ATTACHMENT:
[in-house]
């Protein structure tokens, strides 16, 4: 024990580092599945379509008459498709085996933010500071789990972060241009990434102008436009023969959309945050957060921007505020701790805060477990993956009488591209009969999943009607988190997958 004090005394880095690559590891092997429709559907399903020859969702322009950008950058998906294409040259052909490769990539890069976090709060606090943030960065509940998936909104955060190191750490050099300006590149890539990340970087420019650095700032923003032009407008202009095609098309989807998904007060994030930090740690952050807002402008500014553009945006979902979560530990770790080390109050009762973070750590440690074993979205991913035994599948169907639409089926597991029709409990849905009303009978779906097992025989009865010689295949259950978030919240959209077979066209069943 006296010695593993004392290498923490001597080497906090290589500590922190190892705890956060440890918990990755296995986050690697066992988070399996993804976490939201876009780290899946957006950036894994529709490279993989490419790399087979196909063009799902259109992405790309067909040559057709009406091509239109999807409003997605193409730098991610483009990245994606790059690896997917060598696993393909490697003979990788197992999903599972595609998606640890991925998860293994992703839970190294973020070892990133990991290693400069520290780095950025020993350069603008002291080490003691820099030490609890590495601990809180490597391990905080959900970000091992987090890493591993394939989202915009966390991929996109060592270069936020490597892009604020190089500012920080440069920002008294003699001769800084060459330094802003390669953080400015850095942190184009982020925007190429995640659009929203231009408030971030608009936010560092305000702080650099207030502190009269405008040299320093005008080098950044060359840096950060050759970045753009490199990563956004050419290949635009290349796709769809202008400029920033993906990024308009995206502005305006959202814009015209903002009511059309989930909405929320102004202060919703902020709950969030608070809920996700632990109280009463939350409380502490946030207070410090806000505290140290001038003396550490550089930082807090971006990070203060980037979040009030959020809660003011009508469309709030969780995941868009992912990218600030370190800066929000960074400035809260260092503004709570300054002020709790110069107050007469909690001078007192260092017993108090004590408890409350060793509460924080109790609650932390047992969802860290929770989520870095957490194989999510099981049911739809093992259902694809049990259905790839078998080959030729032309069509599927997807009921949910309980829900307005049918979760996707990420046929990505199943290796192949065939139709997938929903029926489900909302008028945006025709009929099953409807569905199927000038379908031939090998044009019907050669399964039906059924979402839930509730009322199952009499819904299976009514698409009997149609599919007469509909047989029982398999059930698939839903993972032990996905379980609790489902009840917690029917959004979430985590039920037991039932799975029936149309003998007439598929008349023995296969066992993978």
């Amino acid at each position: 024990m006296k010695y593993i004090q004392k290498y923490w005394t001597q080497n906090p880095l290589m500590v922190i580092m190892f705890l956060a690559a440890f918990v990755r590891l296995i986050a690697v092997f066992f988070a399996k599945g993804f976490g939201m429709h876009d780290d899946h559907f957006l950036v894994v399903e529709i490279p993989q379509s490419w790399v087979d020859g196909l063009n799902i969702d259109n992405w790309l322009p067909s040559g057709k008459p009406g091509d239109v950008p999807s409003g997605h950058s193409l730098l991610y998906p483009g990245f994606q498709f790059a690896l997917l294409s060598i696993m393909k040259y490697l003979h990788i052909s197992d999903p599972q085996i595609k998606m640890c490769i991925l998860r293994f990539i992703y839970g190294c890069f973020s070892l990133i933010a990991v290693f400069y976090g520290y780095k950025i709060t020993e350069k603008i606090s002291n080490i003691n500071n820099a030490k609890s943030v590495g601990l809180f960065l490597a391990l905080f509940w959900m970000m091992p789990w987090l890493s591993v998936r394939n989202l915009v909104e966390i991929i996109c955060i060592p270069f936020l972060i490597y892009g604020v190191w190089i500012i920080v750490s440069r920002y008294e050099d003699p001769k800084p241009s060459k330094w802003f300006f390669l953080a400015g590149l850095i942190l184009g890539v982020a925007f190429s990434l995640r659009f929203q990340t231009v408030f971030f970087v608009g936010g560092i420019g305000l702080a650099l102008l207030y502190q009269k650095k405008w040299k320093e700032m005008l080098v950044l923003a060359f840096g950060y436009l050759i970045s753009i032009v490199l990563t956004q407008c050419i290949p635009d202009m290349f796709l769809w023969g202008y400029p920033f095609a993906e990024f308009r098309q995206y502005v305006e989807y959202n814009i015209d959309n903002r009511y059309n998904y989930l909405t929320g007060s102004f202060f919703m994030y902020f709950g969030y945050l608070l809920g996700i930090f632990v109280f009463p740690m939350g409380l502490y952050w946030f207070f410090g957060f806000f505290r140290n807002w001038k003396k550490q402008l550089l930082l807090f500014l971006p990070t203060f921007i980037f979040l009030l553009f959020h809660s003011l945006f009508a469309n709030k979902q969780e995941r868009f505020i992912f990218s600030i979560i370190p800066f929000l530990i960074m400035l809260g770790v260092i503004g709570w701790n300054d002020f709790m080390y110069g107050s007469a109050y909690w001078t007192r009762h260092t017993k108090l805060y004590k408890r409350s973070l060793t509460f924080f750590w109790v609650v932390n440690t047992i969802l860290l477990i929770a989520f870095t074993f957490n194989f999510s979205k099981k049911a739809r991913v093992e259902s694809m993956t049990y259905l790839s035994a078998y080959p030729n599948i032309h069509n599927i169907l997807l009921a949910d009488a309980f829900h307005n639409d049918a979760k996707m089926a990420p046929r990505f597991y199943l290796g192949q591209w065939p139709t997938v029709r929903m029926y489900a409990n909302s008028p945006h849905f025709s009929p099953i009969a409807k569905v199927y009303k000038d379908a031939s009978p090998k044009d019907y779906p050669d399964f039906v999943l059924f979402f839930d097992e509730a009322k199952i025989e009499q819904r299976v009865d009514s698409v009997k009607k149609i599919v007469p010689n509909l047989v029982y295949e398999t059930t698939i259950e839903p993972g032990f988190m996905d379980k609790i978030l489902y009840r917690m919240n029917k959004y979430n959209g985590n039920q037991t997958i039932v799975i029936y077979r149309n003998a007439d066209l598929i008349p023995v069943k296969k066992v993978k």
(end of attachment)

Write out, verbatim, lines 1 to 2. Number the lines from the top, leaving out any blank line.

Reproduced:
[in-house]
């Protein structure tokens, strides 16, 4: 024990580092599945379509008459498709085996933010500071789990972060241009990434102008436009023969959309945050957060921007505020701790805060477990993956009488591209009969999943009607988190997958 004090005394880095690559590891092997429709559907399903020859969702322009950008950058998906294409040259052909490769990539890069976090709060606090943030960065509940998936909104955060190191750490050099300006590149890539990340970087420019650095700032923003032009407008202009095609098309989807998904007060994030930090740690952050807002402008500014553009945006979902979560530990770790080390109050009762973070750590440690074993979205991913035994599948169907639409089926597991029709409990849905009303009978779906097992025989009865010689295949259950978030919240959209077979066209069943 006296010695593993004392290498923490001597080497906090290589500590922190190892705890956060440890918990990755296995986050690697066992988070399996993804976490939201876009780290899946957006950036894994529709490279993989490419790399087979196909063009799902259109992405790309067909040559057709009406091509239109999807409003997605193409730098991610483009990245994606790059690896997917060598696993393909490697003979990788197992999903599972595609998606640890991925998860293994992703839970190294973020070892990133990991290693400069520290780095950025020993350069603008002291080490003691820099030490609890590495601990809180490597391990905080959900970000091992987090890493591993394939989202915009966390991929996109060592270069936020490597892009604020190089500012920080440069920002008294003699001769800084060459330094802003390669953080400015850095942190184009982020925007190429995640659009929203231009408030971030608009936010560092305000702080650099207030502190009269405008040299320093005008080098950044060359840096950060050759970045753009490199990563956004050419290949635009290349796709769809202008400029920033993906990024308009995206502005305006959202814009015209903002009511059309989930909405929320102004202060919703902020709950969030608070809920996700632990109280009463939350409380502490946030207070410090806000505290140290001038003396550490550089930082807090971006990070203060980037979040009030959020809660003011009508469309709030969780995941868009992912990218600030370190800066929000960074400035809260260092503004709570300054002020709790110069107050007469909690001078007192260092017993108090004590408890409350060793509460924080109790609650932390047992969802860290929770989520870095957490194989999510099981049911739809093992259902694809049990259905790839078998080959030729032309069509599927997807009921949910309980829900307005049918979760996707990420046929990505199943290796192949065939139709997938929903029926489900909302008028945006025709009929099953409807569905199927000038379908031939090998044009019907050669399964039906059924979402839930509730009322199952009499819904299976009514698409009997149609599919007469509909047989029982398999059930698939839903993972032990996905379980609790489902009840917690029917959004979430985590039920037991039932799975029936149309003998007439598929008349023995296969066992993978």